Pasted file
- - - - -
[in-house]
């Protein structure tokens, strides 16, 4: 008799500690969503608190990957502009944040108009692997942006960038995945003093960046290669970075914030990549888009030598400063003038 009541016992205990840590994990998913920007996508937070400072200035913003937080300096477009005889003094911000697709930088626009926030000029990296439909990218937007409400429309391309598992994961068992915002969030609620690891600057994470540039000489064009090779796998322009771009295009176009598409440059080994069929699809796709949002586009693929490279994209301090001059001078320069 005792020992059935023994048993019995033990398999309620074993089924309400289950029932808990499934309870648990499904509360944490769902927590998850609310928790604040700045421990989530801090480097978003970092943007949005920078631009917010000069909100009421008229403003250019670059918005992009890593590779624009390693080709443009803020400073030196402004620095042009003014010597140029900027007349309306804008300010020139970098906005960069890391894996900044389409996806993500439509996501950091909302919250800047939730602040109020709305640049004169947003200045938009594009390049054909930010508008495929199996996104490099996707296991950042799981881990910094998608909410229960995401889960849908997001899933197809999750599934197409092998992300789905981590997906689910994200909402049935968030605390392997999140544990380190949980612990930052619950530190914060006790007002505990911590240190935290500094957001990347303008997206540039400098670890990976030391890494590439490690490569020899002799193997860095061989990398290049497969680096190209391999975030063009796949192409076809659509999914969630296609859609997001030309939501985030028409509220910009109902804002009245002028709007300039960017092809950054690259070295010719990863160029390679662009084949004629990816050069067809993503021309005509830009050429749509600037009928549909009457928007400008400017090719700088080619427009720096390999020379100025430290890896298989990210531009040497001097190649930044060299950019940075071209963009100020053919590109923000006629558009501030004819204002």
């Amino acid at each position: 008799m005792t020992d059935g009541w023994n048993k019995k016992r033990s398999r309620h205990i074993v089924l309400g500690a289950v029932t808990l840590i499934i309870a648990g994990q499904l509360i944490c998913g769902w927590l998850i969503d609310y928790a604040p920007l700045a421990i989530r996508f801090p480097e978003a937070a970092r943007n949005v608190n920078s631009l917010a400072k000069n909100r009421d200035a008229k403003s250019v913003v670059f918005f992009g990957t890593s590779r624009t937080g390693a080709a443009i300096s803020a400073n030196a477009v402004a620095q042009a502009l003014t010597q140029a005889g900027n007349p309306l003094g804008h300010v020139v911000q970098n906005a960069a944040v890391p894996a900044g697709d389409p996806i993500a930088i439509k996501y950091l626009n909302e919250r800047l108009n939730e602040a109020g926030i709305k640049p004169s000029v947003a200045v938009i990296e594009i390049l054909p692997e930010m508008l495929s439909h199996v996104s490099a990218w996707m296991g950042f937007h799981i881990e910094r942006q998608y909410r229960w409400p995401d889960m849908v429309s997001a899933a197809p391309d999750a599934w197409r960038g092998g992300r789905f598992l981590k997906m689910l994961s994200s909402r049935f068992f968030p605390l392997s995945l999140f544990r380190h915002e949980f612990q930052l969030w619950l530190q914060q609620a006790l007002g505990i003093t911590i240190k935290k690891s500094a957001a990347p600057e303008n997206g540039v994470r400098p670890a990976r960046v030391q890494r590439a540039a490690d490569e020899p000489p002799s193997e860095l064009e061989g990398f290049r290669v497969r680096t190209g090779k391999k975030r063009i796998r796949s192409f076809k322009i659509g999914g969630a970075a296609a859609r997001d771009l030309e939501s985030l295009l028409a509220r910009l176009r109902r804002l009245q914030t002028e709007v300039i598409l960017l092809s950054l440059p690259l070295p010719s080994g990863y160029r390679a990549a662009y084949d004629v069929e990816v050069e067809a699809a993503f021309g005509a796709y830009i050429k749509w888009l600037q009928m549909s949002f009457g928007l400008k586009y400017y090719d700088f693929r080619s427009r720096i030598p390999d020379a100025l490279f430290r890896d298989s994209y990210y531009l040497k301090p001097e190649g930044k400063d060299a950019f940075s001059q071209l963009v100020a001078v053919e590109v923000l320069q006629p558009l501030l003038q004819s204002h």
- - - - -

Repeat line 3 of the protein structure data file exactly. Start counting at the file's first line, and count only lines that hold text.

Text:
């Amino acid at each position: 008799m005792t020992d059935g009541w023994n048993k019995k016992r033990s398999r309620h205990i074993v089924l309400g500690a289950v029932t808990l840590i499934i309870a648990g994990q499904l509360i944490c998913g769902w927590l998850i969503d609310y928790a604040p920007l700045a421990i989530r996508f801090p480097e978003a937070a970092r943007n949005v608190n920078s631009l917010a400072k000069n909100r009421d200035a008229k403003s250019v913003v670059f918005f992009g990957t890593s590779r624009t937080g390693a080709a443009i300096s803020a400073n030196a477009v402004a620095q042009a502009l003014t010597q140029a005889g900027n007349p309306l003094g804008h300010v020139v911000q970098n906005a960069a944040v890391p894996a900044g697709d389409p996806i993500a930088i439509k996501y950091l626009n909302e919250r800047l108009n939730e602040a109020g926030i709305k640049p004169s000029v947003a200045v938009i990296e594009i390049l054909p692997e930010m508008l495929s439909h199996v996104s490099a990218w996707m296991g950042f937007h799981i881990e910094r942006q998608y909410r229960w409400p995401d889960m849908v429309s997001a899933a197809p391309d999750a599934w197409r960038g092998g992300r789905f598992l981590k997906m689910l994961s994200s909402r049935f068992f968030p605390l392997s995945l999140f544990r380190h915002e949980f612990q930052l969030w619950l530190q914060q609620a006790l007002g505990i003093t911590i240190k935290k690891s500094a957001a990347p600057e303008n997206g540039v994470r400098p670890a990976r960046v030391q890494r590439a540039a490690d490569e020899p000489p002799s193997e860095l064009e061989g990398f290049r290669v497969r680096t190209g090779k391999k975030r063009i796998r796949s192409f076809k322009i659509g999914g969630a970075a296609a859609r997001d771009l030309e939501s985030l295009l028409a509220r910009l176009r109902r804002l009245q914030t002028e709007v300039i598409l960017l092809s950054l440059p690259l070295p010719s080994g990863y160029r390679a990549a662009y084949d004629v069929e990816v050069e067809a699809a993503f021309g005509a796709y830009i050429k749509w888009l600037q009928m549909s949002f009457g928007l400008k586009y400017y090719d700088f693929r080619s427009r720096i030598p390999d020379a100025l490279f430290r890896d298989s994209y990210y531009l040497k301090p001097e190649g930044k400063d060299a950019f940075s001059q071209l963009v100020a001078v053919e590109v923000l320069q006629p558009l501030l003038q004819s204002h």